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From William A Rowe Jr <wr...@rowe-clan.net>
Subject Re: 2.4 pause - mod_http2 patchset Upgrade h2c vs mod_ssl Upgrade tls
Date Mon, 07 Dec 2015 22:12:14 GMT
On Mon, Dec 7, 2015 at 2:39 PM, Stefan Eissing <stefan.eissing@greenbytes.de
> wrote:

> There can be no 100 after a 101. After a 101, the downstream speaks the
> new protocol, immediately.
>

Right, and the new protocol is TLS/1.x HTTP/1.1 in the mod_ssl case.  What's
so confusing?



> Am 07.12.2015 um 21:29 schrieb William A Rowe Jr <wrowe@rowe-clan.net>:
>
> On Mon, Dec 7, 2015 at 2:15 PM, Jacob Champion <champion.p@gmail.com>
> wrote:
>
>> On Dec 7, 2015 8:43 AM, "William A Rowe Jr" <wrowe@rowe-clan.net> wrote:
>> >
>> > https://tools.ietf.org/html/rfc7230#section-6.7 makes things more
>> interesting, it calls out that 101-continue and the request body read
>> precedes the 101-switching protocols.  Not sure who decided that would be a
>> good idea, sigh...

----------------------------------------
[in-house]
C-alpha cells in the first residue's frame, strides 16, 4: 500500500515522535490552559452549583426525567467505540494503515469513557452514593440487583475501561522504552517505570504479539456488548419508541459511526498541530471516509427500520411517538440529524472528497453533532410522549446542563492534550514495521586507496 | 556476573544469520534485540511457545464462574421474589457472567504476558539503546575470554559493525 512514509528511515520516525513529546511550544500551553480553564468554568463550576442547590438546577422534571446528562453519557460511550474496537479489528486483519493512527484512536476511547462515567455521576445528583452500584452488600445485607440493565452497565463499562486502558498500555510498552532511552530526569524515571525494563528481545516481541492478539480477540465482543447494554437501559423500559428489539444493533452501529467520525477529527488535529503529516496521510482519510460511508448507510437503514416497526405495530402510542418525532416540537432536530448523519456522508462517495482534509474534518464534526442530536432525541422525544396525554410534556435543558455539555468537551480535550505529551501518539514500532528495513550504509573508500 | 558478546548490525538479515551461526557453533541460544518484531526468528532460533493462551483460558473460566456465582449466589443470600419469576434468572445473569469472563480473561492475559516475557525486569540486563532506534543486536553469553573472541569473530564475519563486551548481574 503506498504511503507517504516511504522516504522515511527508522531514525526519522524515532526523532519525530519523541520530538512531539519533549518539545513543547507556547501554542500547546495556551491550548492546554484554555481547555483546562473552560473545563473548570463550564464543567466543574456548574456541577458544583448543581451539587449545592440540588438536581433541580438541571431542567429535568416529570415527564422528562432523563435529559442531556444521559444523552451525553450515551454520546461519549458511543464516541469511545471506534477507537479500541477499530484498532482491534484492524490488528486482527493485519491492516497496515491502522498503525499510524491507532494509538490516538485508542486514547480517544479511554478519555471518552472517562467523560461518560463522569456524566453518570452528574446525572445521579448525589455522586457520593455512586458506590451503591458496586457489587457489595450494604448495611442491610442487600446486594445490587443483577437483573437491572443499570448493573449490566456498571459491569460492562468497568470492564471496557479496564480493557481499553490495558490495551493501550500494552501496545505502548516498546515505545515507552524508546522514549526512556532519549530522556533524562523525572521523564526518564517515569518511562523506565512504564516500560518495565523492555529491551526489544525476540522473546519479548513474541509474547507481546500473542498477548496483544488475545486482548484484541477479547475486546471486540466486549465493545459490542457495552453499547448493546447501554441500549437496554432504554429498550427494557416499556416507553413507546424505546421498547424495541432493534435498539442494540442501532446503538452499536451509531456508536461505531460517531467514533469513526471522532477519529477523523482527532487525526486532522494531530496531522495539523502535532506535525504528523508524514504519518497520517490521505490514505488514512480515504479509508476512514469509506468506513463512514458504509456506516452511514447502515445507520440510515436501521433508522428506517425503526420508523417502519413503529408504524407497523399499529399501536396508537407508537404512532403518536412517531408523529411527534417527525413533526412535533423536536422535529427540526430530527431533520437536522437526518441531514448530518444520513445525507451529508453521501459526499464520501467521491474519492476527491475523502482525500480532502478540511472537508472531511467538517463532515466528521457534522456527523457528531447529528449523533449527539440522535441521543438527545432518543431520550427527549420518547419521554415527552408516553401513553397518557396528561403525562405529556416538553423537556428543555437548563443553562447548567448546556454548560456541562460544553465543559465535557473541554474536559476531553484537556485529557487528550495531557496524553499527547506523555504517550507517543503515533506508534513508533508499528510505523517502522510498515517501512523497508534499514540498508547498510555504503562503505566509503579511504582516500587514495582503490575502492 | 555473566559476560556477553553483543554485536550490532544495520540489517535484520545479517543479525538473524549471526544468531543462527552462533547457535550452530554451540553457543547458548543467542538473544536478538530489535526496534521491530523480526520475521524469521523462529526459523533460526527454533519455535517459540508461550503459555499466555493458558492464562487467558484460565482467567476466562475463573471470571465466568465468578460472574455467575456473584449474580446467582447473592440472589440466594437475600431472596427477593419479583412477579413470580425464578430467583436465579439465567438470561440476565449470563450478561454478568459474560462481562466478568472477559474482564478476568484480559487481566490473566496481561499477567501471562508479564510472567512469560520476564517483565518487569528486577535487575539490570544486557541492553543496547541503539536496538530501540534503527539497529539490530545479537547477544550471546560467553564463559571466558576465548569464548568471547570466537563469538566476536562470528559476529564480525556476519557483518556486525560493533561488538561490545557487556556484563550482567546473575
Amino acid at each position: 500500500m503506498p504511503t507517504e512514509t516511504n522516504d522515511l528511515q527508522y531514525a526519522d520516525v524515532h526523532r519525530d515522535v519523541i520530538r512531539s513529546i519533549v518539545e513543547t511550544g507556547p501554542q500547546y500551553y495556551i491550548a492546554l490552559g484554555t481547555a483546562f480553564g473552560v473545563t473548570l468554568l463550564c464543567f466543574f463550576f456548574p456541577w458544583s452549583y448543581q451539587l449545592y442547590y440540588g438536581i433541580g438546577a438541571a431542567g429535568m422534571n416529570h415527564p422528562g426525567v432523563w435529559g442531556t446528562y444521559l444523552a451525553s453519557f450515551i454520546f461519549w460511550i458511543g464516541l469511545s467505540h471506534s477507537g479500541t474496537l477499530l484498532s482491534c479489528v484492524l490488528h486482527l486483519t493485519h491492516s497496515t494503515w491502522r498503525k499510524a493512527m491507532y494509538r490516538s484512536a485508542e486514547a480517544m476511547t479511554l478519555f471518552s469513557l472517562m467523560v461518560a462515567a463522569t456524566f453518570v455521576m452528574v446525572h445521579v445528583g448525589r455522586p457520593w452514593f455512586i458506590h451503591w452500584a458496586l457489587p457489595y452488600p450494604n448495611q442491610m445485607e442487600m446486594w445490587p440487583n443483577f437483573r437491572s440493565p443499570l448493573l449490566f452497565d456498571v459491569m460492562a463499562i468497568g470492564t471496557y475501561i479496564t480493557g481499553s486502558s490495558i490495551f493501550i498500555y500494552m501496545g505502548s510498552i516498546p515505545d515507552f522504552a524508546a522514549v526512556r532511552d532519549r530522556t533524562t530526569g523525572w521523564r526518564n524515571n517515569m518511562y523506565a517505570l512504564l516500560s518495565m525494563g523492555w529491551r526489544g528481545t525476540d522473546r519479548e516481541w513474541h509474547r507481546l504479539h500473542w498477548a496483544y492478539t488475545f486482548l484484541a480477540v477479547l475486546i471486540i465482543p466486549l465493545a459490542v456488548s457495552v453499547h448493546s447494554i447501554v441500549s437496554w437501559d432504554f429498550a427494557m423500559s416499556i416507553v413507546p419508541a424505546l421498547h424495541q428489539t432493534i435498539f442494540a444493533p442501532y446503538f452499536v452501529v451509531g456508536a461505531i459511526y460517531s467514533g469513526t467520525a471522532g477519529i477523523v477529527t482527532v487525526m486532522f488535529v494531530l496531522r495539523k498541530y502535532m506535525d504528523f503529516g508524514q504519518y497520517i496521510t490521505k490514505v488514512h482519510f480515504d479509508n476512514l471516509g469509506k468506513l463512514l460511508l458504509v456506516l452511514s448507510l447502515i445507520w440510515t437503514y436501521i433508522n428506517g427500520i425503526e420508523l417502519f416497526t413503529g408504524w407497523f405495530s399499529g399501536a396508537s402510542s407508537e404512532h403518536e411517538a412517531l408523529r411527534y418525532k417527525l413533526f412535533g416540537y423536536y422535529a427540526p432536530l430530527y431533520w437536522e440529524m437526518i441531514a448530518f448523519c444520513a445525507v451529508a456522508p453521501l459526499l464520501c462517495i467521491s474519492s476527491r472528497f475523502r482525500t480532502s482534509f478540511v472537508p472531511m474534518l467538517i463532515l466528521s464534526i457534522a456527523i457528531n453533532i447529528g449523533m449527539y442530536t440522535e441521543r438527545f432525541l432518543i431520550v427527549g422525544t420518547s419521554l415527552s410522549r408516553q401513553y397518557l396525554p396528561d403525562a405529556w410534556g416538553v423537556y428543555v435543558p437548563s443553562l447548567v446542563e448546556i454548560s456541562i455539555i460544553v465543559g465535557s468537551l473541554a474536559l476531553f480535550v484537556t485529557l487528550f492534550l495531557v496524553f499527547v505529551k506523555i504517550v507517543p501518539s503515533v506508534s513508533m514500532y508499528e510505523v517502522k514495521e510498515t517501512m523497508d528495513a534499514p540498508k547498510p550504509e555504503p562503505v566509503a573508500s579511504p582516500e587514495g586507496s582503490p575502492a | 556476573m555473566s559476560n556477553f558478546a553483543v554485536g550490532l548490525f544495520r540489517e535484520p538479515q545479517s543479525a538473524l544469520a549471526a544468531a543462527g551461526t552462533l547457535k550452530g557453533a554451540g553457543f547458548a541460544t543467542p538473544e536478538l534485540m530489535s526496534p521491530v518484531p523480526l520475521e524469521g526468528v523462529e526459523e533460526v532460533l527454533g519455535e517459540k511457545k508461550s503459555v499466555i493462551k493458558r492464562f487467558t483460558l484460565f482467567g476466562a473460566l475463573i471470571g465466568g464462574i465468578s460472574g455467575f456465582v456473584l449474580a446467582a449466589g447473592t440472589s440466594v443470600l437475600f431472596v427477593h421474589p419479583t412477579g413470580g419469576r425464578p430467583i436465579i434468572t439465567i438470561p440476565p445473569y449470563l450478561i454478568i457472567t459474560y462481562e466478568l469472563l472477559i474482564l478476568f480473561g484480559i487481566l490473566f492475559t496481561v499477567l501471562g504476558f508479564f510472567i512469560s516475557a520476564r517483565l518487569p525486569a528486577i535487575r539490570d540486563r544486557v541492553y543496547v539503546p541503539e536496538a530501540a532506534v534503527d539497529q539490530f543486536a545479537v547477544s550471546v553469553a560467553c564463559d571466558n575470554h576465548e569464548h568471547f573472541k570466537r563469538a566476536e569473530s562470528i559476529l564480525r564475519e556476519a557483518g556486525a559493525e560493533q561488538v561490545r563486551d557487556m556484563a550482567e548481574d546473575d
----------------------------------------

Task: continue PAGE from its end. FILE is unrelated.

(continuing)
>>
>> 100-continue can't be after the switch; the new protocol may not have any
>> idea what continue semantics are. Similarly, the request body sent is still
>> part of an HTTP/1.1 request and should be processed as such.
>>
>> > but mod_ssl TLS upgrade has these reversed for several good reasons
>> including the intent to encrypt the request body if present and simple
>> economics of processing.
>>
>> Did you mean "decrypt the request body"?
>>
> Yes, my bad...
>
>> The client needs to send its request body in plaintext since servers are
>> free to completely ignore the Upgrade, right? My reading of the specs is
>> that an Upgrade request is still a self-contained HTTP/1.1 request, body
>> included.
>>
> No.  If the upgrade is rejected, no 101-switching protocols occurs.  If
> there was no Expect: 100-continue then yes, the body seems part of the
> request headers with no way to anticipate how to proceed except plaintext,
> but in the case of an Expect: 100-continue, an an interim 101-switching
> protocols, a tls handshake, followed by a 100-continue seemed entirely
> reasonable.
>
> It appears we did the wrong thing in the absence of an Expect:
> 100-continue, but as a practical matter this seems fairly academic since
> RFC7230 codifies a specific sequence that we must adopt, and the instances
> of request bodies in upgrade requests seems philosophical.
>
>
>
>
>

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